I was drawn to the Lenovo Flex 4 after seeing it in a showroom. On a floor full of laptops with mushy Chiclets for keys, the Flex 4 was a callback to the glory days of the IBM ThinkPad. The keyboard had full-size keys with actual travel! They even audibly snapped (well, a little) when you typed on them. Could it be that the freefall of notebook keyboard quality, driven by the inexorable push toward ever-thinner ultrabooks, was finally slowing down?
Lenovo Flex 4
Superstar keyboard. Plenty of ports. Potentially a great value if performance issues are addressed.
Too big and bulky, particularly when converted into tablet mode. Performance is dragged down by a dog-slow hard drive. Floppy hinge system makes casual screen taps difficult.
Lenovo loaned me a Flex so I could check it out in earnest. Here’s the unfortunate spoiler alert: The rest of the machine just doesn’t measure up to the typing experience.
Essentially a budget version of Lenovo’s Yoga line, the Flex strips out features and dials down specs in an effort to keep pricing as low as possible; These machines start at $400, but my review unit was configured at a still-decent $549. At the same time, while the focus is still on being a thin-and-light convertible with a 360-degree wraparound hinge, the screen size is bumped up to a full 14 inches. A 15-inch version of the Flex is also available.
Those shortcuts are problematic, namely because they result in performance that is so dismal as to make the Flex’s awesome keyboard largely irrelevant. Bless Lenovo for fitting this machine with a spacious 1TB hard drive, but sadly that drive is so slow that it drags down the system as a whole. While specs like a Core i5 CPU and 4GB of RAM aren’t exactly cutting edge, they’re enough to get the job done, as long as it’s a very basic job. But the hard drive can’t even keep up with that, resulting in endless waits for apps to load and other key actions to complete. The Flex 4 benchmarks better than you’d expect, but the real-world user experience is far from flattering.
Like many notebooks today, the Flex is a laptop and a tablet in one machine, though this implementation isn’t as successful as it has been in other—namely smaller and lighter—devices. The touchscreen tracks decently to fingertips, but the hinge system on the Flex—a relatively standard two-hinge design, nothing like the Yoga’s mesh watchband design—makes casual touchscreen use a problem. While the hinges are tight enough that you can’t adjust the laptop screen with one hand without tipping the Flex over, they’re loose enough that tapping on the screen causes it to flop and wobble uncontrollably. Sure, you can convert the laptop to slate mode by pushing the screen all the way around to lie flat against the back of the notebook, but by then the Flex’s considerable size, weight (4 full pounds), and thickness (24mm, which would have been fat three years ago) become problematic for any kind of extended use.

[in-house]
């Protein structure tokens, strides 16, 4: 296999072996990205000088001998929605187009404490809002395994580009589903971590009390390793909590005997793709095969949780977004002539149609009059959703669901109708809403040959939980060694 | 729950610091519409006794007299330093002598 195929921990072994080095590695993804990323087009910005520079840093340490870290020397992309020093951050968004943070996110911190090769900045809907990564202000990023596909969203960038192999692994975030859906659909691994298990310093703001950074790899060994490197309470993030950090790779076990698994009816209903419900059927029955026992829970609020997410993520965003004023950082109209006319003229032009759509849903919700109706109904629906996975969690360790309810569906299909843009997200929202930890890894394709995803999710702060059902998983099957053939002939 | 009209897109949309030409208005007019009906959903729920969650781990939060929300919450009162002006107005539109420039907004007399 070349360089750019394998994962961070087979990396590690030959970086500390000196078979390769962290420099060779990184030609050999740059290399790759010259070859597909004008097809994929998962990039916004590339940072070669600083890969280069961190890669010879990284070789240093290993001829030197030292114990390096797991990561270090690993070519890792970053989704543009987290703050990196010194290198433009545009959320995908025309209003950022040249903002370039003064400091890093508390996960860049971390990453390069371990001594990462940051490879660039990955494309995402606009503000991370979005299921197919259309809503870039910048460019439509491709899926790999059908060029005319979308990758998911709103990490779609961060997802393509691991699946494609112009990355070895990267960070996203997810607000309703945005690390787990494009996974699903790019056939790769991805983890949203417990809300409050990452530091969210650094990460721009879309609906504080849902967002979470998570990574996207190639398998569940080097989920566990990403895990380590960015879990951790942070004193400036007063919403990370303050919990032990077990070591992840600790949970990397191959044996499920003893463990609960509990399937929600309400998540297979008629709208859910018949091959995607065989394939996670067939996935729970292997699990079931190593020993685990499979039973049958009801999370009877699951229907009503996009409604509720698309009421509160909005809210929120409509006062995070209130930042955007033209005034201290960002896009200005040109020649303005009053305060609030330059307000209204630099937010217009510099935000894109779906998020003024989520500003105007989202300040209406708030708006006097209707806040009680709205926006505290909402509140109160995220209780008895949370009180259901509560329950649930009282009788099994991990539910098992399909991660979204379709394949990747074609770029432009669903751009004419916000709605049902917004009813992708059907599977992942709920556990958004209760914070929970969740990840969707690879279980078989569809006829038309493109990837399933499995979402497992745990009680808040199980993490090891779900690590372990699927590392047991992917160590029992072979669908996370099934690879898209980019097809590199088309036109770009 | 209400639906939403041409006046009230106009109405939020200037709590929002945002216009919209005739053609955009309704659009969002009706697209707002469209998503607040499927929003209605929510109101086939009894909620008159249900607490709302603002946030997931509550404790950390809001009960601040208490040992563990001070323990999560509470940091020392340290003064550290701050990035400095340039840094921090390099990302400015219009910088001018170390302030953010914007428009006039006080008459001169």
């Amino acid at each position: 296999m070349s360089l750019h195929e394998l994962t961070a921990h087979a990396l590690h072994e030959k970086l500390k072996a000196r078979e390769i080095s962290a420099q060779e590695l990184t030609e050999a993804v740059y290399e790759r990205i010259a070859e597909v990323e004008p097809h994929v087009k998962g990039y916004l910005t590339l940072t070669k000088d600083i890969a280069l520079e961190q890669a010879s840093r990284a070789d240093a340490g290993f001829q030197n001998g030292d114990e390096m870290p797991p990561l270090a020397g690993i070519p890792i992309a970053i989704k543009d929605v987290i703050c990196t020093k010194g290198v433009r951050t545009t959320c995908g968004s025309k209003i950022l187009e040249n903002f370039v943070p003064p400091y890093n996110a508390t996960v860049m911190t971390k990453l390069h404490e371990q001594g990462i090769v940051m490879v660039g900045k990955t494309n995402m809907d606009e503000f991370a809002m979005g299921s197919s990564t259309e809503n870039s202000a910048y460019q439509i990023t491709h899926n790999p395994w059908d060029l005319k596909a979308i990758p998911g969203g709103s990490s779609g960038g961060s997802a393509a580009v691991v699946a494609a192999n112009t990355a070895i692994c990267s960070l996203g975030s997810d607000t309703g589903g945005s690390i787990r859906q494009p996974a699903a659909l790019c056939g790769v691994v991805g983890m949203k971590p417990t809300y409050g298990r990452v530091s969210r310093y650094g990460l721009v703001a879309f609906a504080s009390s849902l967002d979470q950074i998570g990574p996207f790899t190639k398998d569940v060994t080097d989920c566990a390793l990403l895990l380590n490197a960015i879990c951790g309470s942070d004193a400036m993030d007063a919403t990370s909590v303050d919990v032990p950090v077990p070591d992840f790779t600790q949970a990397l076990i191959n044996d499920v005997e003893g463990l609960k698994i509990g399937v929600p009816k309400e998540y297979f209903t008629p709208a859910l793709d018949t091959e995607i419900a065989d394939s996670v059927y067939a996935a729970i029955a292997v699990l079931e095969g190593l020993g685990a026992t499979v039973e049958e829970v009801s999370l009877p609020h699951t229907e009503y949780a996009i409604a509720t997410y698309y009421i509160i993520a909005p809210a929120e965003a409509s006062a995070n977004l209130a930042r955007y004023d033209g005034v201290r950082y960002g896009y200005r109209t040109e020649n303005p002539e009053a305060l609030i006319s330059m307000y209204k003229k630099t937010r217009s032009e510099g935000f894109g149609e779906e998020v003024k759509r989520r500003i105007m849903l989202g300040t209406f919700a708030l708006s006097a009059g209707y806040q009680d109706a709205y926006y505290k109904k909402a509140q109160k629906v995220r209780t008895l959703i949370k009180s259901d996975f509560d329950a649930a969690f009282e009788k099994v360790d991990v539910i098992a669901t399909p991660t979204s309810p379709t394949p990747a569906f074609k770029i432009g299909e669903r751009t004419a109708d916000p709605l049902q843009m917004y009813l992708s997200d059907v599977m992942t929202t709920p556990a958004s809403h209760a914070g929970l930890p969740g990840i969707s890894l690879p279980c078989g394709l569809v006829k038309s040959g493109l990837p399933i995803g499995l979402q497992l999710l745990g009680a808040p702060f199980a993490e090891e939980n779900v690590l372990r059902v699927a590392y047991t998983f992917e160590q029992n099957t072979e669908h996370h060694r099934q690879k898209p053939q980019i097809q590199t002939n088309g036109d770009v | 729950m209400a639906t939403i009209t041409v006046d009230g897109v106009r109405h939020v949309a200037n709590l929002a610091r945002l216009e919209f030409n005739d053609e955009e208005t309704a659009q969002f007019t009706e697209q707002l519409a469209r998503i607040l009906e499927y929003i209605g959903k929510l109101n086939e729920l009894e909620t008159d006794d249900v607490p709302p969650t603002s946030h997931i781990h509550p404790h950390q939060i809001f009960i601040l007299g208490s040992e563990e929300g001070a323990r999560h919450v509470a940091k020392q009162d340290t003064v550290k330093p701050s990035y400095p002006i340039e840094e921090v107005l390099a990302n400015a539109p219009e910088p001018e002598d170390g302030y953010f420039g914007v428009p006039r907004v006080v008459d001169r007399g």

Despite its size issues and performance hiccups, as well as a relatively dim screen that maxes out at 1920 x 1080 pixels, I can at least praise the Flex for its battery of ports, which includes two USB 3.0 ports, an always-on USB 2.0 port, full-size HDMI, full-size Ethernet (wow!), and an SD card slot. That’s a rare configuration in today’s world, where you’re lucky to get two ports of any variety, let alone five-plus. And I’m still high on the keyboard, which is a best-in-class typing experience. The touchpad is spacious and accurate too.
Lenovo offers a 256GB SSD option on the Flex, which probably goes a long way toward improving performance, but 256GB just isn’t enough space today, even in a world of ubiquitous cloud storage. Give us a 512GB SSD version of this machine and it might be worth a look from those who need a more capable input system and a reasonable amount of power, all at a solid price.